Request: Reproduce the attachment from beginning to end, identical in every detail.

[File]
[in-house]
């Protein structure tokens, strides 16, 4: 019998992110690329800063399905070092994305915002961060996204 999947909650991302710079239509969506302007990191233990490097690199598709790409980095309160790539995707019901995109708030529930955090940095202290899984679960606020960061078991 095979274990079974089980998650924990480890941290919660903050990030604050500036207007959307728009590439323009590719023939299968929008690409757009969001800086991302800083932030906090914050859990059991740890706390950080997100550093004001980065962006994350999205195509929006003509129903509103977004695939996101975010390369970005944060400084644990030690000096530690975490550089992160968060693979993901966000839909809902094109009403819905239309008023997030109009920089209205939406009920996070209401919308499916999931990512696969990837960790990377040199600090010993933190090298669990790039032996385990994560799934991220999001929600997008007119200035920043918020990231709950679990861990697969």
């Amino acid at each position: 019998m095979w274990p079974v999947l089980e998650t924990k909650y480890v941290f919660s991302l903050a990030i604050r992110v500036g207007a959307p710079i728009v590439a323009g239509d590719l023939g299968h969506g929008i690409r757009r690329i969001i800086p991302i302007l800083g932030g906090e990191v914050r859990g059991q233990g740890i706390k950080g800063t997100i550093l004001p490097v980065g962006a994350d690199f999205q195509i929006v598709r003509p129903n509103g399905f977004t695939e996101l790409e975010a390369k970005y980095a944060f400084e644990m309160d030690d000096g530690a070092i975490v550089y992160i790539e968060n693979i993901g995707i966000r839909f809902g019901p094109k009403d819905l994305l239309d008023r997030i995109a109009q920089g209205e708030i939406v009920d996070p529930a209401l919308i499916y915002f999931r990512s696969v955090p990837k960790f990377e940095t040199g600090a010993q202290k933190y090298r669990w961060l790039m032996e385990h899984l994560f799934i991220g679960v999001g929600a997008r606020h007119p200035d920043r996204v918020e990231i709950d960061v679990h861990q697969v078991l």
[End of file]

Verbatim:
[in-house]
């Protein structure tokens, strides 16, 4: 019998992110690329800063399905070092994305915002961060996204 999947909650991302710079239509969506302007990191233990490097690199598709790409980095309160790539995707019901995109708030529930955090940095202290899984679960606020960061078991 095979274990079974089980998650924990480890941290919660903050990030604050500036207007959307728009590439323009590719023939299968929008690409757009969001800086991302800083932030906090914050859990059991740890706390950080997100550093004001980065962006994350999205195509929006003509129903509103977004695939996101975010390369970005944060400084644990030690000096530690975490550089992160968060693979993901966000839909809902094109009403819905239309008023997030109009920089209205939406009920996070209401919308499916999931990512696969990837960790990377040199600090010993933190090298669990790039032996385990994560799934991220999001929600997008007119200035920043918020990231709950679990861990697969």
């Amino acid at each position: 019998m095979w274990p079974v999947l089980e998650t924990k909650y480890v941290f919660s991302l903050a990030i604050r992110v500036g207007a959307p710079i728009v590439a323009g239509d590719l023939g299968h969506g929008i690409r757009r690329i969001i800086p991302i302007l800083g932030g906090e990191v914050r859990g059991q233990g740890i706390k950080g800063t997100i550093l004001p490097v980065g962006a994350d690199f999205q195509i929006v598709r003509p129903n509103g399905f977004t695939e996101l790409e975010a390369k970005y980095a944060f400084e644990m309160d030690d000096g530690a070092i975490v550089y992160i790539e968060n693979i993901g995707i966000r839909f809902g019901p094109k009403d819905l994305l239309d008023r997030i995109a109009q920089g209205e708030i939406v009920d996070p529930a209401l919308i499916y915002f999931r990512s696969v955090p990837k960790f990377e940095t040199g600090a010993q202290k933190y090298r669990w961060l790039m032996e385990h899984l994560f799934i991220g679960v999001g929600a997008r606020h007119p200035d920043r996204v918020e990231i709950d960061v679990h861990q697969v078991l």